Earlhamites are piloting a new workforce development initiative in partnership with local business and education leaders in Wayne County.
Mirai Possibility is a project of 2022 graduate Michael Dallas, rising senior David Huang and rising junior Momo Hirose. It was developed on campus as part of the Epic Grand Challenge, Earlham’s flagship social entrepreneurship competition.
The team will help county high school students who are not college bound to grow in their work-related skills. By doing so, the aim is to strengthen the Wayne County workforce in general.
Northeastern Wayne Schools in Fountain City, Indiana, will select five high school juniors or seniors interested in the program at the start of the 2022-23 academic year. Tiedemann-Bevs, a Wayne County-based textiles and casket interior manufacturer will work with Earlham mentors to offer workshops that build skills in the areas of leadership, communication, problem-solving and the basics of machinery. The program ends with an internship at Tiedemann-Bevs.
“This pilot program is aimed at students that are planning to join the workforce post-graduation and this presents them with opportunities to gain valuable workplace experiences that will help them,” Northeastern High School Principal John Markward said. “The goal is that these individuals will use these experiences to obtain employment in Wayne County to grow our local workforce.”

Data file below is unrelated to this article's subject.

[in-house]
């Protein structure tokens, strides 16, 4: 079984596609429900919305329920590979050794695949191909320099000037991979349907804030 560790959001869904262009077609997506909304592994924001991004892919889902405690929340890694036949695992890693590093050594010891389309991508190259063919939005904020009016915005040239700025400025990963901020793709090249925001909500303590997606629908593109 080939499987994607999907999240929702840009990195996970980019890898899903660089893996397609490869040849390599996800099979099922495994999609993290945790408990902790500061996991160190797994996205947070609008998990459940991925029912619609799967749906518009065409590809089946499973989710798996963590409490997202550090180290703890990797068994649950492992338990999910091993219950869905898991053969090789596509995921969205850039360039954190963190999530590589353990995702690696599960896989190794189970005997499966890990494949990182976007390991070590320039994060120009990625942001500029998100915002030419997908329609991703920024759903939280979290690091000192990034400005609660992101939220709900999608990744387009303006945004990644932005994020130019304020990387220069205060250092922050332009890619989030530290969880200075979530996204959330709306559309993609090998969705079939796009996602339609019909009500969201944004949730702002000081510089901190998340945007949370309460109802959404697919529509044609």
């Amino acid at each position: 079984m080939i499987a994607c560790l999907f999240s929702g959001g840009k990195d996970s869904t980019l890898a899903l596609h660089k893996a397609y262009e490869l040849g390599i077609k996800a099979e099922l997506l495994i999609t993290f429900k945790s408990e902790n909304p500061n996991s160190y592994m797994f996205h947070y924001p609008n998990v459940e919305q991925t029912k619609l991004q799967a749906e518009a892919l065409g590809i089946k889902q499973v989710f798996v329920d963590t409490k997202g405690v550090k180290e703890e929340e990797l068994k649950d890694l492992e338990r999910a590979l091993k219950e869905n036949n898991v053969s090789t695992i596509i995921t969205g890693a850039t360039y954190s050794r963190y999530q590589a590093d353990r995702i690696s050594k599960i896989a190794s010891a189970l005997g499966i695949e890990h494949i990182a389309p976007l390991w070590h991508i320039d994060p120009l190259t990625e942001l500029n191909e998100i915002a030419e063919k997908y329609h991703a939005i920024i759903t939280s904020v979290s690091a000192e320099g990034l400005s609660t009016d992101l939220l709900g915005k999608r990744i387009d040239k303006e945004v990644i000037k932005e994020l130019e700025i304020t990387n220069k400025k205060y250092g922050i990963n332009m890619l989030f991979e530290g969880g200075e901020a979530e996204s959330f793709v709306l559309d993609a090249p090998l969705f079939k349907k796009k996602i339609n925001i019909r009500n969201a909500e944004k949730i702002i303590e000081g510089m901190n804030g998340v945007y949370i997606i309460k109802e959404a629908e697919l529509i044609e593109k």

Andy Lawrence, the president and CEO of Tiedemann-Bevs, says students will develop skills that employers value in today’s workplace.
“First impressions are so critical and many workers lack the soft skills they need to be successful,” Lawrence said. “If we can build a better workforce for Wayne County, we’re going to draw more businesses and more people here—especially at a time when the labor market is struggling to meet demand.”
The Earlham team developed Mirai Possibility over the last year after consulting with the Wayne County Area Chamber of Commerce and other local businesses. The Earlham Center for Entrepreneurship, Innovation and Creativity mentored the team.
“Working with Mirai connected me to amazing minds and helped me solidify my passions,” said Dallas, a California native who earned a degree in global management from Earlham in May.
“Working with local partners has been important in my professional development as I’ve learned more about the real-world side of my degree,” he said.
The Mirai team has grown by three Earlham students as the program prepares to launch this fall. Joining the original three is Patrick Wande, Bradley Oliver and Georgios Tegos. The group is motivated by the opportunity to address local challenges and transform communities, Hirose said.
“Mirai has shown me the incredible power that a single idea can hold when put into motion,” said Hirose, a global management major from Japan.
“We all come from different backgrounds and countries, but we share a passion and can do more than we could alone. These connections are what have truly made my experience at Earlham much more fulfilling and will continue to give me the strength needed to pursue my goals in the future as well.”